Wednesday, August 3, 2011

Workout Regimen



I feel like I enter a black hole for 10 hours while I'm working my part-time day job on a remote connection in the apartment's somewhat cluttered office. Nothing escapes the black hole - no tweets, no blog posts, no texts, or emails, no Tumblr updates. Nothing but silent, regimented progress on remote, distant projects for a remote, distant company. And by the end of the 10 hours, I feel as if I might have encountered a black hole - stiff, drained, cramped, and joyless.

I do get up and stretch every couple of hours. I grab a glass of water from time to time. And I nibble on things here and there. But somehow, despite having exercised no muscles except my fingers and forearms (and perhaps my shoulders and neck from time to time), I feel as if I've endured some form of tortuously slow endurance workout. Except that I end up gaining weight and losing muscle.

All of which leads me to believe that humans are not intended for this kind of labor.

After 10 hours, what I want is a glass of sweet tea, a bowl of ice cream, 10 slices of provolone cheese, a roll of Ritz crackers, at least two sticky buns, and a personal pan pizza - not necessarily in that order. Once I've packed away all that delicious comfort, then I'd like some snuggle time snoozing peacefully in front of the TV, watching reruns of my favorite shows. Until at some point I slip into a blissful empty sleep carrying me away from the memories of the joyless black hole of the day job.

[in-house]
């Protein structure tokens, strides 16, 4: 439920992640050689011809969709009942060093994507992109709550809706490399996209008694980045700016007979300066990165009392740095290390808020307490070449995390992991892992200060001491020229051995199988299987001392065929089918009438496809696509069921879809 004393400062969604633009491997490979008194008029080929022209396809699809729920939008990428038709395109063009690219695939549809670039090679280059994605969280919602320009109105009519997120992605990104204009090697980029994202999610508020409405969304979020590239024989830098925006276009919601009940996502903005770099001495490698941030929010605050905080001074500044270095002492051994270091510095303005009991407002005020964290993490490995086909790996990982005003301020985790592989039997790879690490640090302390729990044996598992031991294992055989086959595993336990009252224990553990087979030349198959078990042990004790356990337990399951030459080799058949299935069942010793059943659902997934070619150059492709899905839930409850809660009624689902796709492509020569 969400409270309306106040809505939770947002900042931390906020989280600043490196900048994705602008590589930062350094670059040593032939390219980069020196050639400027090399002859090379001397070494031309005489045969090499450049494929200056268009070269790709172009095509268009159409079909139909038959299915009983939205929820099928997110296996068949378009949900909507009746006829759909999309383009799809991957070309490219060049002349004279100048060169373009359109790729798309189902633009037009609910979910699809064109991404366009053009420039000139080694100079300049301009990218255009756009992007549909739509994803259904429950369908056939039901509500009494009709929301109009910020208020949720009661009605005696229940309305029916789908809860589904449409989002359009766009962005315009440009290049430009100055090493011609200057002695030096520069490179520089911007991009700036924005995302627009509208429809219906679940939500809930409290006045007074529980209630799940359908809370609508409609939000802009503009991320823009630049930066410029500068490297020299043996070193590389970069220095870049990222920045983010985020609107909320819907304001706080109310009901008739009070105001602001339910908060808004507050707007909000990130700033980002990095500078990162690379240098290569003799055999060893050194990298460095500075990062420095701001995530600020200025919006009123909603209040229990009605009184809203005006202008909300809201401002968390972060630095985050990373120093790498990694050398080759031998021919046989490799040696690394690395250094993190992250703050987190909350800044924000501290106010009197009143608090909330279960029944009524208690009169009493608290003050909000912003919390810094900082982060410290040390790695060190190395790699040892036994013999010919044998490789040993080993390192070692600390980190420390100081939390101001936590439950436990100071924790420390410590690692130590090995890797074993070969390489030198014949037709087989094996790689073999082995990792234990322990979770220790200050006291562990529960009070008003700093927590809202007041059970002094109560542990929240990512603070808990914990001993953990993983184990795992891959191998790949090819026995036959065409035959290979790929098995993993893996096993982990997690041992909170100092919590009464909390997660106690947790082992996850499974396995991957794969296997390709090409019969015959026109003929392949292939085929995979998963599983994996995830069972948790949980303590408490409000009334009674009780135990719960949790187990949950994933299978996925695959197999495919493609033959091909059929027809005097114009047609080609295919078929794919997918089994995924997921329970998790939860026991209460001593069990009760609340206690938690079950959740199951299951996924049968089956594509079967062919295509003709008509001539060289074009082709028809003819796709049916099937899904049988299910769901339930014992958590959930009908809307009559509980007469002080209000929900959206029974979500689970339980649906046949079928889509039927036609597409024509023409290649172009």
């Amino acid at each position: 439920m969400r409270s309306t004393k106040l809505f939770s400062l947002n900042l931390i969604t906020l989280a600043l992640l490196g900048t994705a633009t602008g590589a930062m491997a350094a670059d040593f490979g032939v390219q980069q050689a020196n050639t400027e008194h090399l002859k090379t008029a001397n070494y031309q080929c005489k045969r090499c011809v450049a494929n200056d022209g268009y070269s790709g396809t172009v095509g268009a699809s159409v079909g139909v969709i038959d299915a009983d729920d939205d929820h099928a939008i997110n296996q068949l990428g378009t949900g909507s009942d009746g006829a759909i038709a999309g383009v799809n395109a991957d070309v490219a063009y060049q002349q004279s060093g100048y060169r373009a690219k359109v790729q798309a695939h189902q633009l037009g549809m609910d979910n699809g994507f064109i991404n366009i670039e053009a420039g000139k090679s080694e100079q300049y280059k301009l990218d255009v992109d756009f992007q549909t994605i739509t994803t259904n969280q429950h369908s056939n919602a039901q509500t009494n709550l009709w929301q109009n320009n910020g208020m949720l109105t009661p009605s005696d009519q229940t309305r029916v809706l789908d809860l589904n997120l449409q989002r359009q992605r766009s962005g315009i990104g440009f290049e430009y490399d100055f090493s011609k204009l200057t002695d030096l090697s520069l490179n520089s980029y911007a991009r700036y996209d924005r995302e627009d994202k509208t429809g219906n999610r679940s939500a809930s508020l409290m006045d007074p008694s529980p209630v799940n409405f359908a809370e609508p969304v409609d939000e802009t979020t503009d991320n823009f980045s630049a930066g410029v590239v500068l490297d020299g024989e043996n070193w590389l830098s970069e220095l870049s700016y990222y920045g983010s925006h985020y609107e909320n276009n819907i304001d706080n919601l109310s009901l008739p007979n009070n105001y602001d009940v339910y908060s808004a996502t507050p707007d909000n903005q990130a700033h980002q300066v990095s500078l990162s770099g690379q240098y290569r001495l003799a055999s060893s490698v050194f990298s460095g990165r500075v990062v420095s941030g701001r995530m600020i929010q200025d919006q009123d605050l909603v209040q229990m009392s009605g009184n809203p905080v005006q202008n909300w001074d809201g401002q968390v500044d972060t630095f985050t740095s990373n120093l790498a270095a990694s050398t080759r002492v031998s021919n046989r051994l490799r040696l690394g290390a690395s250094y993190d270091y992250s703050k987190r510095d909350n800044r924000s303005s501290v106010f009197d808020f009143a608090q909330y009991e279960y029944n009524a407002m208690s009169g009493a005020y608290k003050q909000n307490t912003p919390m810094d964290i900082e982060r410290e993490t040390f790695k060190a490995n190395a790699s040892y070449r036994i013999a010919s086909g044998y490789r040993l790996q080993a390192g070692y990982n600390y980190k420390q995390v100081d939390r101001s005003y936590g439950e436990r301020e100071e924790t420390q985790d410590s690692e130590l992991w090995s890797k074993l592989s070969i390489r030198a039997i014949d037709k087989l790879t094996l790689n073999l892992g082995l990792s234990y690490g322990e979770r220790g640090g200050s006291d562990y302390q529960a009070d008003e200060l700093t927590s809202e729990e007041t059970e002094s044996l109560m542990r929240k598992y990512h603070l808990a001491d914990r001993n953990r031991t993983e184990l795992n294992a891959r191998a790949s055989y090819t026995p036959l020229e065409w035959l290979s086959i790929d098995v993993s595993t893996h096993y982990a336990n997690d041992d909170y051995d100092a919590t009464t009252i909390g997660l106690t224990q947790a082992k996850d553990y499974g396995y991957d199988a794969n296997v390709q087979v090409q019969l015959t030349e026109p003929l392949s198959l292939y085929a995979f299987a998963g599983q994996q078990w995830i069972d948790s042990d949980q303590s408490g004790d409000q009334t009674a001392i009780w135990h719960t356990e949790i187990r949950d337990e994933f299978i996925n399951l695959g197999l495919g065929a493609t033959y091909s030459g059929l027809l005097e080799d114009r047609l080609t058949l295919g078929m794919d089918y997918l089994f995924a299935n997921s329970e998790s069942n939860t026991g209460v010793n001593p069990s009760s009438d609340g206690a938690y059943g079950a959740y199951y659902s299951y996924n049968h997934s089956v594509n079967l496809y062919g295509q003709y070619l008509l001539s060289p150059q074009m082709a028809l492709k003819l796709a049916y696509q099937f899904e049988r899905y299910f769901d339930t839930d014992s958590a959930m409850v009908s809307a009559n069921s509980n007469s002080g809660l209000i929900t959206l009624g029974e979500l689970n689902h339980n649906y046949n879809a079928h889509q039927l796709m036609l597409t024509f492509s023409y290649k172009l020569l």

As ashamed as I am to admit this, some days very much resemble that litany of self-indulgence. Yet more and more I've come to realize that what I truly crave is a release for my pent-up intensity. My muscles need a challenge. My brain needs discipline. My thoughts need an escape. My whole body needs an excuse to move. Food, even the most succulent and temptuous does not truly relax or provide lasting comfort - it's nice while I'm packing it away, but then the overwhelming sense of guilt sets in and I can practically hear my heart sobbing.

And so after months of painful neglect, I've finally hauled out my "green" workout mat and thrown my body back into a series of pathetic attempts at calisthenics. Go ahead and titter with laughter, but as ridiculously easy as the following workout may appear, I'm still sore from yesterday!

10 minute warm-up stretch followed by 3 sets of:

  • Pushups x 10
  • Crunches x 10
  • Plank x 10
  • Table x 10
  • Squats x 10
Yet the soreness feels like a twisted kind of right. It means the muscles still work - and they've been used. It means my heat is still attempting to feed my muscles. And my brain can still be disciplined - even if just long enough for 10 pushups. And to be frank, it means that the roll of extra padding around my middle that prevents me from completing a crunch will eventually disappear.

So forgive me if this sounds pathetic but - it's time for my workout.




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